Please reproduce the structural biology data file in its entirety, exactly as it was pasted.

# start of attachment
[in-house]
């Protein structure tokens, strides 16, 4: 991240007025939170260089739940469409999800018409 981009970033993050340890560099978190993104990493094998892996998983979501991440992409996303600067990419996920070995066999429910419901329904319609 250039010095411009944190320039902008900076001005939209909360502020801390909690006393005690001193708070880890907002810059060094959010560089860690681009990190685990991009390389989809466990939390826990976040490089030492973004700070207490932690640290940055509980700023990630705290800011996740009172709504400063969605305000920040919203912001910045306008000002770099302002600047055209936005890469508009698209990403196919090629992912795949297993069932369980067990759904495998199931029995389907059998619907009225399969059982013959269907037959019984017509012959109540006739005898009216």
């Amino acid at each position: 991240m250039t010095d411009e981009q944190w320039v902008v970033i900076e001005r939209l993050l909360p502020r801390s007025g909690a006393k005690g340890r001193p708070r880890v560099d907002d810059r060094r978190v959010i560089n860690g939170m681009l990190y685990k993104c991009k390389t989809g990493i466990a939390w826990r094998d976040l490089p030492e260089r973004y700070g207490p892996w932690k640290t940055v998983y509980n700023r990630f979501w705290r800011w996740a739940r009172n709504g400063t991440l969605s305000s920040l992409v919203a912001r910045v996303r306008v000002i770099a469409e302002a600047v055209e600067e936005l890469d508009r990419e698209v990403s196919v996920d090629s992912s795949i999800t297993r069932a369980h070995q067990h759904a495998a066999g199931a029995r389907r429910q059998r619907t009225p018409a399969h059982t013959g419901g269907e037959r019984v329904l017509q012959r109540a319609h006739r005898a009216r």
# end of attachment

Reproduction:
[in-house]
């Protein structure tokens, strides 16, 4: 991240007025939170260089739940469409999800018409 981009970033993050340890560099978190993104990493094998892996998983979501991440992409996303600067990419996920070995066999429910419901329904319609 250039010095411009944190320039902008900076001005939209909360502020801390909690006393005690001193708070880890907002810059060094959010560089860690681009990190685990991009390389989809466990939390826990976040490089030492973004700070207490932690640290940055509980700023990630705290800011996740009172709504400063969605305000920040919203912001910045306008000002770099302002600047055209936005890469508009698209990403196919090629992912795949297993069932369980067990759904495998199931029995389907059998619907009225399969059982013959269907037959019984017509012959109540006739005898009216």
């Amino acid at each position: 991240m250039t010095d411009e981009q944190w320039v902008v970033i900076e001005r939209l993050l909360p502020r801390s007025g909690a006393k005690g340890r001193p708070r880890v560099d907002d810059r060094r978190v959010i560089n860690g939170m681009l990190y685990k993104c991009k390389t989809g990493i466990a939390w826990r094998d976040l490089p030492e260089r973004y700070g207490p892996w932690k640290t940055v998983y509980n700023r990630f979501w705290r800011w996740a739940r009172n709504g400063t991440l969605s305000s920040l992409v919203a912001r910045v996303r306008v000002i770099a469409e302002a600047v055209e600067e936005l890469d508009r990419e698209v990403s196919v996920d090629s992912s795949i999800t297993r069932a369980h070995q067990h759904a495998a066999g199931a029995r389907r429910q059998r619907t009225p018409a399969h059982t013959g419901g269907e037959r019984v329904l017509q012959r109540a319609h006739r005898a009216r």